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Snow Dogs Save Avalanche Victims

@katiecouric Katie Couric Frank Luntz What Americans Want
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A large avalanche can release the equivalent of 20 football fields filled with 10 feet of snow and travel up to 200 miles per hour. On Wednesday's Early Show, Melinda Murphy talks about an important survival tool.

Earlier this week, seven skiers were killed in British Columbia by an avalanche. It also happens to be the busiest avalanche season on record in Utah. Paul Hanson survived an avalanche there earlier this month.

"I knew I was in a real predicament. The feeling was, I was prepared to die in that avalanche, literally," he says.

Like more and more people searching for adventure, Hanson was skiing outside the ski area. Most people trigger the avalanches themselves. Luckily, Hanson was wearing a special radiotransceiver, which allowed him to be found easily, but for anyone else, their best hope may have four legs and bad breath.

Ricki is a 7-month-old Labrador training to be an avalanche rescue dog at the Alta Ski Resort.

Ricki is only half of the team. The other half is her handler, Steve Janke.

"We train these dogs the same way that a lot of people would train a normal dog. You know, the obedience part, anyway and then you just make the whole rescue part of it a game," Janke explains.

The rescue training starts with little things like burying human-scented clothing in the snow.

Ricki is now learning to find people starting with the person she knows best, Janke. His scent rises out of the snow and Ricki uses her nose to find him. She follows his smell and makes a beeline right to Janke. With hundreds of millions of scent receptors Ricki was able to sniff him right out.

The game part of it comes in the reward, lots of praise and a good old tug of war.

Ricki is named after a young man named Richard Jones. His body was recovered by another Alta dog last year. His family donated the money to purchase Ricki. The hope is that in a year, Ricki will grow up to be like Stella.

Stella, an 11-year-old veteran, has seen her share of work. This is her 11th season, her handler Clark says. "She's going to retire after this. She's had a great career. She's been on at least 15 or so searches."

Ricki's progress is overseen by Dan O'Connor. He worked with the first rescue dog at Alta more than 20 years ago. Now he's in charge of training the 18 dogs in the area.

"It was a nice easy drill, set up for success. We're building this dog's confidence. This dog's a puppy. I want everything to be successful," O'Connor says.

But the hope is Ricki will never have to use her skills.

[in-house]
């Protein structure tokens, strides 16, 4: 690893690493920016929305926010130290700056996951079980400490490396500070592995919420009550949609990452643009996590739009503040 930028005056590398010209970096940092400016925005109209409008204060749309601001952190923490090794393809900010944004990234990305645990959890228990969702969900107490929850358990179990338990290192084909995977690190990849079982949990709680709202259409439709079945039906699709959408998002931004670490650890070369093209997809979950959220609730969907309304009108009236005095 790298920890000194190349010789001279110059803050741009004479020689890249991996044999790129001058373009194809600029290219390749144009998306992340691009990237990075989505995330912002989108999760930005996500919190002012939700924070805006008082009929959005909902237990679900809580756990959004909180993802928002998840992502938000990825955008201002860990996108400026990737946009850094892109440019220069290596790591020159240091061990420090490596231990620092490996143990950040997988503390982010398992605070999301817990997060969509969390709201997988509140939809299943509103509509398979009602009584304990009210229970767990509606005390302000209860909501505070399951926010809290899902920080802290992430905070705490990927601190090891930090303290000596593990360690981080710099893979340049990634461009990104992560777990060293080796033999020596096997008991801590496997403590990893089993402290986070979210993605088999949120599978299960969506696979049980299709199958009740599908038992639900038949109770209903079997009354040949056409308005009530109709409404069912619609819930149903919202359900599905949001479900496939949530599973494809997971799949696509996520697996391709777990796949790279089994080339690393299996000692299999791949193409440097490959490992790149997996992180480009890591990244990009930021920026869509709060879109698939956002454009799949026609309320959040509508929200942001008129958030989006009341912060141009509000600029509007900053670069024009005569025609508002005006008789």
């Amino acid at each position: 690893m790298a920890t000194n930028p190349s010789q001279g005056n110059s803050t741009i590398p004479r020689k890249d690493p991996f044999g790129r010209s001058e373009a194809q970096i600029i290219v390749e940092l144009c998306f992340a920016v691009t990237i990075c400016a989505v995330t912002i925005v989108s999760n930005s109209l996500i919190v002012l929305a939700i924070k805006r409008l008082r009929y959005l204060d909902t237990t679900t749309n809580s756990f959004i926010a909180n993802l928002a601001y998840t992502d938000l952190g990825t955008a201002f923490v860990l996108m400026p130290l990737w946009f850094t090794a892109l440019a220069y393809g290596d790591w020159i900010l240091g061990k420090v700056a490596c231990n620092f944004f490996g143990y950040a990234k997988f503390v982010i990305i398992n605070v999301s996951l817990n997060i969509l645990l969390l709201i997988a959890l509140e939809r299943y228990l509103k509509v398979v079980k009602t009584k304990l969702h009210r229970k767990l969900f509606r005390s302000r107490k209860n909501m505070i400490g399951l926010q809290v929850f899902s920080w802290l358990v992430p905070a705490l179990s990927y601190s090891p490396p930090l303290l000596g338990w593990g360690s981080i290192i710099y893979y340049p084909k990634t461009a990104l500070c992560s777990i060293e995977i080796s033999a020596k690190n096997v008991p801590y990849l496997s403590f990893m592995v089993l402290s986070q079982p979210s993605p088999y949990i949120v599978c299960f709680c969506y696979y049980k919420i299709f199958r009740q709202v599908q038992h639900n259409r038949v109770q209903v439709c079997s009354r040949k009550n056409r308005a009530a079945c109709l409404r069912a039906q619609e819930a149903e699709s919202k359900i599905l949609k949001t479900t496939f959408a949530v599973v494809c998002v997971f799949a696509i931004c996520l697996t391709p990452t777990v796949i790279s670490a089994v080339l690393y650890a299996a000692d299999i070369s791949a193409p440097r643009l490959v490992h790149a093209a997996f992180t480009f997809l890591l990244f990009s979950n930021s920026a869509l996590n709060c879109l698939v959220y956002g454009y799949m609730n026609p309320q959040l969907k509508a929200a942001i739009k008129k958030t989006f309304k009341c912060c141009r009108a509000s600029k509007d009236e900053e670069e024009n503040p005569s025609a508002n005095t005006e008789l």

And not all of those searches were for avalanche victims. Just ask Early Show producer Jennifer Cohen. She blew out her knee skiing in a blizzard eight years ago and Stella helped find her.

After all these years, she says, it is nice to see Stella again, "but she doesn't seem to remember me," she says with a laugh.

In fact, today, Stella is more interested in sticks than Jen. But when it matters, Stella rises to the occasion.

Just like Ricki, Stella also has to train. Every week, she searches out somebody buried in the snow just to keep in practice. This time, Murphy was the victim.

"You'll have plenty of air. Just stay calm and take deep breaths. You might be a little nervous at first, but you'll get through it," says O'Connor to Murphy.

These dogs have found people in up to 15 feet of snow, but for her burial, they dug a shallow hole and it wasn't roomy. To bury her, Janke started with big blocks of snow and then packed more on top.

"Alright, great, we're going to leave you in there for about three or four minutes and then we'll bring in Clark and Stella," Janke says.

The waiting time allowed for her scent to rise out of the snow. For her, she says it felt like forever

Finally, Stella and Clark from Alta Ski Patrol, began. Stella tried to find Murphy's scent while Clark used the wind to guide her.

She looked and looked and looked. They did two trials and the second time, the wind cooperated. In just under three minutes, Stella found her.

Her protege, Ricki, was allowed to join the find and then Clark helped pull Murphy out.

If she had been an actual avalanche victim, she probably would have survived. People found within 15 minutes have a 92 percent chance of living. That drops down to 30 percent at 35 minutes.

Since time is so important, these dogs often travel by helicopter

Of course, most of the time, Stella runs on the ski trails, takes the lifts the skiers use and even rides on snowmobiles. It is evident, Stella loves her job and people love Stella.

The dogs are pretty amazing. They say if you give a certified avalanche dog a football field, she can find a person buried in snow up to 12 feet in 30 minutes. Give five people probes and it take 15 hours to cover the same area.